Today, I’m going to teach you how to become more self-confident when playing Chess.
Good self-confidence can do wonders for your chess performance. Instead of going in circles, doubting your skills, you will calculate lines one time and then trust yourself and go with the move that seems best.
Not only does this lead to better results, but it is also much more fun to play Chess that way. Obviously, you will still make mistakes, but that’s simply unavoidable!
Many Chess Players think that self-confidence can only be achieved through good results. But there is a problem: self-confidence is needed to achieve good results.
In reality, Self-confidence can be achieved in three ways, and good results are only one of them. I’ll show you how to get more self-confident without winning a single game.
Self-confidence leads to good results and makes playing Chess more fun.
The three ways to build your self-confidence are:
- #1: Training well
- #2: Trusting your current skills
- #3: Good results
They are all connected. Point #1 leads to Point #2 and eventually leads to good results, thanks to an already higher self-confidence.
Step 1: Train Well
Nothing beats knowing one did one’s best to prepare for a certain game. There is nothing more one can do!
On the other hand, if I played a tournament after a few weeks of lazy training with little effort, I couldn’t help but feel bad about my Chess. On every crucial decision, part of my brain thought, “If you only trained harder, you would be able to calculate better now!”.
While Training well will lead to self-confidence, training badly will lead to self-doubt, even if the results are great at the moment.
High-quality training is the fundament of great self-confidence.
By the way, self-confidence doesn’t mean that you think you couldn’t be better. If that were true, only the best engine in the world would have reason to be self-confident.
It just means that you trust your abilities at this very moment. When you know you did everything you could to prepare for this moment, you can’t help but trust your intuition and skills.
You will still make mistakes, but only those that were inevitable anyway.
Action Step #1: Stick To Your Training Plan
If you haven’t already, make sure to create your personalized training plan and stick to it. It doesn’t matter if your current life circumstances allow for 20-minute or 2-hour training sessions every day.
What matters is that you make a plan and show up with the best focus possible.
Doing this increases your self-confidence without having to win a single game.
Step 2: Trust your Current Skill
Training will inevitably lead to more skills. And even though you might not be able to use those skills instantly to get new results, knowing you have more skills will help with your self-confidence.
I heavily relied on this part of self-confidence after my brain injury. I simply couldn’t train very hard. Going to tournaments, I only thought about how much more others trained in the past couple of months/years.
Then, my Sports psychologist told me to rely on my skills acquired through years of good training.
So, instead of getting self-confidence through optimal training in the present, I thought about all the hours I put in years before and the skills I learned. I did that by solving exercises that were way too easy for me (OMG, I’m so good!) or going through some of my best wins.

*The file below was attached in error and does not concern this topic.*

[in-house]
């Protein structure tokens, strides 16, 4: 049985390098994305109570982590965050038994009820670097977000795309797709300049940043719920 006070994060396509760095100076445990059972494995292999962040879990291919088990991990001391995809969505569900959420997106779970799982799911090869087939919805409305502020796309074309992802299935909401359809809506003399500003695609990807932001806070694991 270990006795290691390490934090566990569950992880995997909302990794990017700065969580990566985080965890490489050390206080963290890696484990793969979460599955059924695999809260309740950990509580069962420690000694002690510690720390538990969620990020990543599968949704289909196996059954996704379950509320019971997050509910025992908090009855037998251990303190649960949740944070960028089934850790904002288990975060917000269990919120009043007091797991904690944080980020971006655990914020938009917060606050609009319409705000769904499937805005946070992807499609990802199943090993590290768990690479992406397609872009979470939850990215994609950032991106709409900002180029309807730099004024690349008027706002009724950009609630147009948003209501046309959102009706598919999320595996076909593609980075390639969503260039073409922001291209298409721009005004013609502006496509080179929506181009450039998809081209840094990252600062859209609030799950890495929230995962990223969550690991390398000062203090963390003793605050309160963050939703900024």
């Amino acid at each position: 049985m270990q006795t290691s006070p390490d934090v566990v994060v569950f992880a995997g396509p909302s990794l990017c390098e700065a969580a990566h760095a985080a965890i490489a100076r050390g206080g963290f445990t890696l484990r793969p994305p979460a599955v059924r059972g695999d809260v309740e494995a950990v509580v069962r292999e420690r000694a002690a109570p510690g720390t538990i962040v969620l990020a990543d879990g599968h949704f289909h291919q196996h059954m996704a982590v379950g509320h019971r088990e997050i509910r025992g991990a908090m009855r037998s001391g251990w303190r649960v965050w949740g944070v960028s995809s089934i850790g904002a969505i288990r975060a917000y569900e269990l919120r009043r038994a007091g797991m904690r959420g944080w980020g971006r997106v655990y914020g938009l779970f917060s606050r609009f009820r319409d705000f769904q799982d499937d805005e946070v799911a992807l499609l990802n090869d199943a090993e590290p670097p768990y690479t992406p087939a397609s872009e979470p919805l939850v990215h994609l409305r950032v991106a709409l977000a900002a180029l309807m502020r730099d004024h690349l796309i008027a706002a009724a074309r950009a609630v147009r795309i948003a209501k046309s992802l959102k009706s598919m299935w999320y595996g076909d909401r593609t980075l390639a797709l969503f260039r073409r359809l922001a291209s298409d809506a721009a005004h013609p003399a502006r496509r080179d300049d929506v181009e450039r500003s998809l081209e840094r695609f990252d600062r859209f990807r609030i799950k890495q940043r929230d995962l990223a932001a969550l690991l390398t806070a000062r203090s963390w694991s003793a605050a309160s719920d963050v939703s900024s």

Another way of doing it is to have a training diary and write down one thing you learned every single day. Soon enough, you will have proof of hundreds if not thousands of motifs, ideas, and skills you learned. Going through them should give you a boost of self-confidence.
In periods where you can currently train well and look back on all the skills you learned, you get 2 for 1! Self-confidence through training and the skills you already have.
Action Step #2: Write down What You Learn
Start a list of things you learned in your training sessions. You can use a simple Word Document for it, write it in your diary, or put a new post-it into a box every single day. On days you feel self-doubt, look at everything you learned through your training. I bet you can’t help yourself but feel confident with all these skills!
You can also leave post-its on your wall or all over your appartment.
Step 3: Good Results
Only now do we get to the most commonly known source of self-confidence: good results.
Results are easy to track. But they aren’t fully in your control! Sometimes, you can play a good game for your current skills, but your opponent is simply a little better.
That’s why it is so dangerous to have good results as the only of your self-confidence sources.
In combination with self-confidence through your training and your skills, good results can have a majorly positive effect without the downsides.
This way, you get good results thanks to your skills and self-confidence. Those results then lead to more self-confidence and, hopefully, even better results.
Obviously, this will end at some point. We all face plateaus. But that’s OK.
When you lose some self-confidence from the result bracket, train even harder and focus on your skills. Those two are the real drivers of success. Good results are just a side effect.
Want to improve your chess?
Here is how I can help you:
- Learn how to train Chess like a Grandmaster by enrolling in my course, Next Level Training. Over 400 students have already gone from an overwhelmed and chaotic chess study to a simple and efficient Chess plan. Train less and improve more!
- Get my Chess Training Planner. This is the perfect help to schedule your chess training and review each session. The Planner will help you to study chess more effectively and get more out of every session.
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